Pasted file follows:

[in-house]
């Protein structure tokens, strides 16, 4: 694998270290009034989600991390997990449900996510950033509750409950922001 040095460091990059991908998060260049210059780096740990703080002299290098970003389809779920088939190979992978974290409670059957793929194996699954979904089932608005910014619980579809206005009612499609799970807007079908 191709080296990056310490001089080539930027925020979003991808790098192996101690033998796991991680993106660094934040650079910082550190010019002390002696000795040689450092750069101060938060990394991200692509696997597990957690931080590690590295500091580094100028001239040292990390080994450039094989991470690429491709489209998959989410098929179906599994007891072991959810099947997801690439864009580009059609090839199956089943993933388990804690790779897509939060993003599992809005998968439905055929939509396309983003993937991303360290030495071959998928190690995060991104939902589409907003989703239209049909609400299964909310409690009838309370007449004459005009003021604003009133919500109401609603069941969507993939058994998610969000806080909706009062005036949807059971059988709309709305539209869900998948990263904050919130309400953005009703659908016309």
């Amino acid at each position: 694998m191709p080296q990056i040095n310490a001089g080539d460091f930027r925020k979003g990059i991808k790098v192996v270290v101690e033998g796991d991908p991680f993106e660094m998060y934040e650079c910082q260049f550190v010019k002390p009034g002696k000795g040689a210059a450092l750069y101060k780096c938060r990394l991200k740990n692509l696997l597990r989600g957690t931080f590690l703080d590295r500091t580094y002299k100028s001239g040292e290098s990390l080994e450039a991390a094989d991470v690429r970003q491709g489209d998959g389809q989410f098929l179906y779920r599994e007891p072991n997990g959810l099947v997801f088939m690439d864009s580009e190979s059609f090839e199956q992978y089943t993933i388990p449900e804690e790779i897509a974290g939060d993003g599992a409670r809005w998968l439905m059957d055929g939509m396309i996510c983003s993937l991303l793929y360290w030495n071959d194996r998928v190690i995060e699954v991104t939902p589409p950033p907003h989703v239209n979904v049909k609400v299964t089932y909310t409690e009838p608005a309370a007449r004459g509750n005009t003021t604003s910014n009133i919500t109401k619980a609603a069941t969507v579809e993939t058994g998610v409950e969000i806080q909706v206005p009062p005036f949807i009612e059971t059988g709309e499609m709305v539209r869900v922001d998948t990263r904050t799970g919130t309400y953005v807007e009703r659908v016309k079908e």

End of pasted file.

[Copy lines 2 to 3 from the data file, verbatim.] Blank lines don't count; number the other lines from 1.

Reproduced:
């Protein structure tokens, strides 16, 4: 694998270290009034989600991390997990449900996510950033509750409950922001 040095460091990059991908998060260049210059780096740990703080002299290098970003389809779920088939190979992978974290409670059957793929194996699954979904089932608005910014619980579809206005009612499609799970807007079908 191709080296990056310490001089080539930027925020979003991808790098192996101690033998796991991680993106660094934040650079910082550190010019002390002696000795040689450092750069101060938060990394991200692509696997597990957690931080590690590295500091580094100028001239040292990390080994450039094989991470690429491709489209998959989410098929179906599994007891072991959810099947997801690439864009580009059609090839199956089943993933388990804690790779897509939060993003599992809005998968439905055929939509396309983003993937991303360290030495071959998928190690995060991104939902589409907003989703239209049909609400299964909310409690009838309370007449004459005009003021604003009133919500109401609603069941969507993939058994998610969000806080909706009062005036949807059971059988709309709305539209869900998948990263904050919130309400953005009703659908016309």
């Amino acid at each position: 694998m191709p080296q990056i040095n310490a001089g080539d460091f930027r925020k979003g990059i991808k790098v192996v270290v101690e033998g796991d991908p991680f993106e660094m998060y934040e650079c910082q260049f550190v010019k002390p009034g002696k000795g040689a210059a450092l750069y101060k780096c938060r990394l991200k740990n692509l696997l597990r989600g957690t931080f590690l703080d590295r500091t580094y002299k100028s001239g040292e290098s990390l080994e450039a991390a094989d991470v690429r970003q491709g489209d998959g389809q989410f098929l179906y779920r599994e007891p072991n997990g959810l099947v997801f088939m690439d864009s580009e190979s059609f090839e199956q992978y089943t993933i388990p449900e804690e790779i897509a974290g939060d993003g599992a409670r809005w998968l439905m059957d055929g939509m396309i996510c983003s993937l991303l793929y360290w030495n071959d194996r998928v190690i995060e699954v991104t939902p589409p950033p907003h989703v239209n979904v049909k609400v299964t089932y909310t409690e009838p608005a309370a007449r004459g509750n005009t003021t604003s910014n009133i919500t109401k619980a609603a069941t969507v579809e993939t058994g998610v409950e969000i806080q909706v206005p009062p005036f949807i009612e059971t059988g709309e499609m709305v539209r869900v922001d998948t990263r904050t799970g919130t309400y953005v807007e009703r659908v016309k079908e």